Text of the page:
Joan McBee, the department chair of the SOU School of Business, asked essential workers in her graduate program this spring to share their experiences on the department’s Facebook page. Their responses are bittersweet, highlighting the strength of people in crisis and the tragedy of COVID-19.
“I know several students who are struggling to get their homework done, get their kids to do their homework, deal with working at home and all the distractions, and also have the demands of work – especially if they are considered essential workers,” McBee said. “My graduate assistant and I thought it would be good to run some stories on Facebook to honor those essential workers and to motivate others.”
One such essential worker is Sarah Wheeler, an operations specialist for Albertsons supermarket. She mentors and coaches managers, but has been swamped with other duties due to the COVID-19 pandemic. Along with working full-time, she’s raising her 2-year-old son and getting her master’s in business administration degree at SOU.
“I spend most days helping out wherever I am needed in the stores,” Wheeler said. “We have super-sized freight loads with the panic buying, so it has become increasingly difficult for the stores to get it all out on the sales floor before the store opens. It is incredible to see how our associates have come together as a big family, supporting each other through positive encouragement.”
While Wheeler works in retail, many of the responses that McBee received were from medical professionals. MBA students Alicia Preston, Dave Bergland and Ben Gugler all work at Rogue Valley Manor, where they support nearly 1,000 senior residents. Kylie Marshall is a respiratory therapist trained in critical care and cardio-pulmonary medicine.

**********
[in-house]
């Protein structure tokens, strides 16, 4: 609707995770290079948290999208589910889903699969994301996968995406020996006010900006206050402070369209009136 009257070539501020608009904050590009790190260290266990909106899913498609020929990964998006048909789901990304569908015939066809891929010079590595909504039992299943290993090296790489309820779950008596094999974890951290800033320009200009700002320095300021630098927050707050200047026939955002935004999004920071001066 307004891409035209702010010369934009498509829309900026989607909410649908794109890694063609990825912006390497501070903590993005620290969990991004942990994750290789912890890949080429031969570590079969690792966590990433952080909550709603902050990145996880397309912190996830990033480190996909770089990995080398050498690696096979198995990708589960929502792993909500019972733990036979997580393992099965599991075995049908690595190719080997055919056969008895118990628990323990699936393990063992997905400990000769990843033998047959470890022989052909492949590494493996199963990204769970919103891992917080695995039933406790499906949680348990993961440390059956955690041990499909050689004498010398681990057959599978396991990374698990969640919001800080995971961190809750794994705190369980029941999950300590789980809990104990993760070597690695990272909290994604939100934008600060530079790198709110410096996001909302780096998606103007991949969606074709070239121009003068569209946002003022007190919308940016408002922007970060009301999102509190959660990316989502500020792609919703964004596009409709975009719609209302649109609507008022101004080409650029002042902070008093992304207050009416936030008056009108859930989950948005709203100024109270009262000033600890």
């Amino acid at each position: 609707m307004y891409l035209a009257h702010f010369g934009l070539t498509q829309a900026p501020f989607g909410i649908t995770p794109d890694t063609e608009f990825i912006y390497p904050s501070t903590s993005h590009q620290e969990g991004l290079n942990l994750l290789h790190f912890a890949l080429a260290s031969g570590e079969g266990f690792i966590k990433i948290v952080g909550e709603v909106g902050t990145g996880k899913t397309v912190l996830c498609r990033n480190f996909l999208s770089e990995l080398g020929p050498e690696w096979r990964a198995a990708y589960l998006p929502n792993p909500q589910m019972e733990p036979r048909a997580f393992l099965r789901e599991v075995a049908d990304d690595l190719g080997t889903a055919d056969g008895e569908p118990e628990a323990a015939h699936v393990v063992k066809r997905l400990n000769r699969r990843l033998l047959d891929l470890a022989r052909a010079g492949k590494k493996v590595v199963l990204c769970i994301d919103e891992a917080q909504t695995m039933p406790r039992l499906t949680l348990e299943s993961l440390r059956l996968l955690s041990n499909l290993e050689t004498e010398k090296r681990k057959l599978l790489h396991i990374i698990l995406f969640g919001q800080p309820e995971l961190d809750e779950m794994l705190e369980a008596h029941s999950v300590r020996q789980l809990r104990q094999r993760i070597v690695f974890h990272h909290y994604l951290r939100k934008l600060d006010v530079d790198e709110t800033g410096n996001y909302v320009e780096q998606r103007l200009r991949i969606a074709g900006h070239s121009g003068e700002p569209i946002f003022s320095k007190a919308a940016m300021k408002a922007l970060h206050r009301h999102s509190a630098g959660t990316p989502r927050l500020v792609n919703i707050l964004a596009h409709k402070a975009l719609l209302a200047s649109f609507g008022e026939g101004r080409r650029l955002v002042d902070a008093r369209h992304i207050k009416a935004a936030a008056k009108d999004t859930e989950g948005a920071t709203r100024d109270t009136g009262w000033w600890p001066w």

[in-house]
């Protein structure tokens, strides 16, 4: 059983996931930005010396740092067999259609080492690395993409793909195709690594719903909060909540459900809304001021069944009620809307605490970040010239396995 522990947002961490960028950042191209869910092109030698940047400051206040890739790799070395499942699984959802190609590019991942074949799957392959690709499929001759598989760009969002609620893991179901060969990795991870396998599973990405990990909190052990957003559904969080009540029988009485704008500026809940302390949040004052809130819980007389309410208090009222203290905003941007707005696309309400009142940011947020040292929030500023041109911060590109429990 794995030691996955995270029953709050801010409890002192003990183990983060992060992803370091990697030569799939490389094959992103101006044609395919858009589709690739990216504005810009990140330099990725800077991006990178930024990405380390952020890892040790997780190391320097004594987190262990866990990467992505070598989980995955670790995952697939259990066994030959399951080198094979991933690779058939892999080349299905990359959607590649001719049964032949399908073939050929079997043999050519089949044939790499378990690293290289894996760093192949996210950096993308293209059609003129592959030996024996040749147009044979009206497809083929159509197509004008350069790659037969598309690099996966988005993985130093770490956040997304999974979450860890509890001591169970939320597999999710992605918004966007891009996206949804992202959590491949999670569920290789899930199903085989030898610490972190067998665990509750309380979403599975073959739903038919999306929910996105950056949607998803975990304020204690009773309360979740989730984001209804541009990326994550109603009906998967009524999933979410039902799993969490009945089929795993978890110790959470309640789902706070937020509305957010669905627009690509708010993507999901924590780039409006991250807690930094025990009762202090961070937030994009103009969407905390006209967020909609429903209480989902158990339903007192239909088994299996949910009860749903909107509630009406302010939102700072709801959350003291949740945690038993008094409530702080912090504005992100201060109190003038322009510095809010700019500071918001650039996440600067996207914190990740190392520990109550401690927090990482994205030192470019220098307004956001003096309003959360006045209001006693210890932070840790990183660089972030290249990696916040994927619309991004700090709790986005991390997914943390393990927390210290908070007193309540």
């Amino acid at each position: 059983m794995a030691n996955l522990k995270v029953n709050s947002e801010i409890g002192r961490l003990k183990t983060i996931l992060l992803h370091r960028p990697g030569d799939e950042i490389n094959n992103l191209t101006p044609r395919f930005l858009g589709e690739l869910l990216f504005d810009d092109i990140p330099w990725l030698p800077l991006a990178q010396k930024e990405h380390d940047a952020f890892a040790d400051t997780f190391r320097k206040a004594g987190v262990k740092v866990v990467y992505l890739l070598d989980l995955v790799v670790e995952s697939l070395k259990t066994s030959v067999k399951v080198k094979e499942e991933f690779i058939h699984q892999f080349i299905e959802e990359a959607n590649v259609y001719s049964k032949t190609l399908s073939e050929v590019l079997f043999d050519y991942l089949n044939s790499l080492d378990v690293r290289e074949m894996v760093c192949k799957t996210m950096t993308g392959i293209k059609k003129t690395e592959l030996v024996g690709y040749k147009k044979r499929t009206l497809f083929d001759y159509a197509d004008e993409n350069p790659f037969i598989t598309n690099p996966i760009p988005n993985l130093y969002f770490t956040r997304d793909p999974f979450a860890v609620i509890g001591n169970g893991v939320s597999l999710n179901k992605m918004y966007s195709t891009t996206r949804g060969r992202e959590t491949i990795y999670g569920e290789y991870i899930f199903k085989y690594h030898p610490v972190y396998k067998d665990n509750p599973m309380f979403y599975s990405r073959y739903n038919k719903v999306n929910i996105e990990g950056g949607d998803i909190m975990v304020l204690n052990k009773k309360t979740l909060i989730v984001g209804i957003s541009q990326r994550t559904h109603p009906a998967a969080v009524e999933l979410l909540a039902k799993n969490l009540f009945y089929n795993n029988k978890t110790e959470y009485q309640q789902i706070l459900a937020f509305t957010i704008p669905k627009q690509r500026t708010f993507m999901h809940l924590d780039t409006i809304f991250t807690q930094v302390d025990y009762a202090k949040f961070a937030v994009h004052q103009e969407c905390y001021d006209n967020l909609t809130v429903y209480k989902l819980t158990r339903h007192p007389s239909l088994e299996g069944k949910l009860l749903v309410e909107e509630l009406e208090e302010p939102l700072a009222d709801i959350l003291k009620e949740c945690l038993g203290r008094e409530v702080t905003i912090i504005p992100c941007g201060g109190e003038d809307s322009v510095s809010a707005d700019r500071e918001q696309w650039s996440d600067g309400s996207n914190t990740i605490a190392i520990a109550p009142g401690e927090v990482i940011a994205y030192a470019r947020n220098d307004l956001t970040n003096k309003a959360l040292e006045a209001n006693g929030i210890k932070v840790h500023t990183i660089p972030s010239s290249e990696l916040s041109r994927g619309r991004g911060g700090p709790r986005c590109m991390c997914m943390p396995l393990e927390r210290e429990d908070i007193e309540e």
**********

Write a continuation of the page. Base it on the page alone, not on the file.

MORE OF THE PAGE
“We’re the first ones in the room when you come into the ER short of breath and exposed,” Marshall said. “We’re the last ones you see when we’re intubating you. We’re the ones managing your life on the ventilator. We’re the ones who pull the tube when you’re awake or the ones who pull it to let you go.”
However, the most dramatic of McBee’s collected stories comes from Ryan Lilley, a bachelor of applied science student and the operations manager at Mountain Medics. Lilley started by detailing the event that caused him to get into health care in the first place.
“I was 5 years old and there was a car accident up the street from my grandmother’s house,” Lilley said. “My mother was a nurse and my father worked for the Forest Service. We briskly walked up the street to a crowd of 15 to 20 bystanders looking over … a man lying lifeless on the ground. My mother immediately began CPR and my father assisted.
“The gentlemen recovered and immediately vomited and rolled over… I knew from then on, I was going to be like my mother, and not a bystander.”
Lilley has jumped around a number of healthcare professions, from Ski Patrol to wilderness EMT to paramedic to lab assistant, before joining his friend’s company, Mountain Medics.
“Mountain Medics performs essential duties for the state of California, federal government and large corporations in reference to medical response for disasters, wildfires, rescues, along with COVID-19 screening and testing sites,” he said.
“Now more than ever the relevance of our company has become increasingly obvious. These crews need our help, and communities need our help.”
McBee found all of the stories she received emotional and motivational. Everyone who responded to her call for stories is working as hard as they can to keep themselves and their communities safe, and working toward their master’s degrees at the same time.
“This situation will change us forever, from our families to our jobs, from our small towns to our great cities,” Lilley said. “Our response is what will define us and this pandemic.”
Story by Blair Selph, SOU Marketing and Communications student writer